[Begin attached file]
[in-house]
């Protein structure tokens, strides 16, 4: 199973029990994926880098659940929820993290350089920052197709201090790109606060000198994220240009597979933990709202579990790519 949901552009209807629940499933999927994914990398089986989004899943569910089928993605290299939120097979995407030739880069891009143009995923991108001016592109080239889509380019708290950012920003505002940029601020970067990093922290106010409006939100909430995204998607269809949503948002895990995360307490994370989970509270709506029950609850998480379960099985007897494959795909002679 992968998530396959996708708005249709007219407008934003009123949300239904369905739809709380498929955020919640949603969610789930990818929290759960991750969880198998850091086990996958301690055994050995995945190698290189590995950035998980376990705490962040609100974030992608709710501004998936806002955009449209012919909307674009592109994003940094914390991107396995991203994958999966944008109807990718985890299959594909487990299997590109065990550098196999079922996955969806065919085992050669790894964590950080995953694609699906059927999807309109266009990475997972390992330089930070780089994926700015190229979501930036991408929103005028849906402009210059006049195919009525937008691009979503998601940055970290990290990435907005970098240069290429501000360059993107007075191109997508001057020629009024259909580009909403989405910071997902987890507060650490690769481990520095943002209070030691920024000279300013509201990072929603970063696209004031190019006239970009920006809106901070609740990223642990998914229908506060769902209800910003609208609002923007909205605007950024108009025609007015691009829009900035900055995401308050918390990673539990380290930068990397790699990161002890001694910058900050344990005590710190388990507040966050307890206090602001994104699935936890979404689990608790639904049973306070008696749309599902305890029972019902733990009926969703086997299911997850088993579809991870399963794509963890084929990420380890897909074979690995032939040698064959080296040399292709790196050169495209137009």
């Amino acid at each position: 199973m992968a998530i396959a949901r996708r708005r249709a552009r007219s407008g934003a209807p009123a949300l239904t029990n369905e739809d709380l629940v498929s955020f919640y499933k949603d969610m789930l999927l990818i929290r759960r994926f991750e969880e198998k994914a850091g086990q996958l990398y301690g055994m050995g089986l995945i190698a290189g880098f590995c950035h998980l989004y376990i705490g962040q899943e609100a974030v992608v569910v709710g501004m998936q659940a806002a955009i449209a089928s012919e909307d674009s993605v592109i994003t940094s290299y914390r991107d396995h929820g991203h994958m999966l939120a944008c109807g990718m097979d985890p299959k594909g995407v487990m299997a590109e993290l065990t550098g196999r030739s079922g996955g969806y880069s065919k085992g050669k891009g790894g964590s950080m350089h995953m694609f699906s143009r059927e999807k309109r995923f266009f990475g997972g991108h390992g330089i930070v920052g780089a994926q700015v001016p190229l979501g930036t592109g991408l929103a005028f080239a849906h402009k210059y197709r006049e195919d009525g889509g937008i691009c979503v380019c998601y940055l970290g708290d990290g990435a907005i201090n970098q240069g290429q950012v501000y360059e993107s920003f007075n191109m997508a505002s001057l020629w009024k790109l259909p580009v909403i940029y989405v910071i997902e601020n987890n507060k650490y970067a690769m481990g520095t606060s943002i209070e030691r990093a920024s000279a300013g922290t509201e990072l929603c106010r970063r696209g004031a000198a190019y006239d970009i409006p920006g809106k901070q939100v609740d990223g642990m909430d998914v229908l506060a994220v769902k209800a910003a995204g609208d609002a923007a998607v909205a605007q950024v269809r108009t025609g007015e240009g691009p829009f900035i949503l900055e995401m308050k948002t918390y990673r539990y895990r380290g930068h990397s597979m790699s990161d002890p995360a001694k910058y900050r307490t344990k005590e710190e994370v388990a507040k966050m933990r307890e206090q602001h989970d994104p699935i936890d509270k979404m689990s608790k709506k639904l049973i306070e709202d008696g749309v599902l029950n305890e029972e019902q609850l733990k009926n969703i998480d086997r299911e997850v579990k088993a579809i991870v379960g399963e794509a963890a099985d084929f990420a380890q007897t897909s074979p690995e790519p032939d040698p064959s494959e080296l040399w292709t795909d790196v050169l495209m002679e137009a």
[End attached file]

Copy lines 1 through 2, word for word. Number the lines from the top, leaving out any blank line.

[in-house]
């Protein structure tokens, strides 16, 4: 199973029990994926880098659940929820993290350089920052197709201090790109606060000198994220240009597979933990709202579990790519 949901552009209807629940499933999927994914990398089986989004899943569910089928993605290299939120097979995407030739880069891009143009995923991108001016592109080239889509380019708290950012920003505002940029601020970067990093922290106010409006939100909430995204998607269809949503948002895990995360307490994370989970509270709506029950609850998480379960099985007897494959795909002679 992968998530396959996708708005249709007219407008934003009123949300239904369905739809709380498929955020919640949603969610789930990818929290759960991750969880198998850091086990996958301690055994050995995945190698290189590995950035998980376990705490962040609100974030992608709710501004998936806002955009449209012919909307674009592109994003940094914390991107396995991203994958999966944008109807990718985890299959594909487990299997590109065990550098196999079922996955969806065919085992050669790894964590950080995953694609699906059927999807309109266009990475997972390992330089930070780089994926700015190229979501930036991408929103005028849906402009210059006049195919009525937008691009979503998601940055970290990290990435907005970098240069290429501000360059993107007075191109997508001057020629009024259909580009909403989405910071997902987890507060650490690769481990520095943002209070030691920024000279300013509201990072929603970063696209004031190019006239970009920006809106901070609740990223642990998914229908506060769902209800910003609208609002923007909205605007950024108009025609007015691009829009900035900055995401308050918390990673539990380290930068990397790699990161002890001694910058900050344990005590710190388990507040966050307890206090602001994104699935936890979404689990608790639904049973306070008696749309599902305890029972019902733990009926969703086997299911997850088993579809991870399963794509963890084929990420380890897909074979690995032939040698064959080296040399292709790196050169495209137009």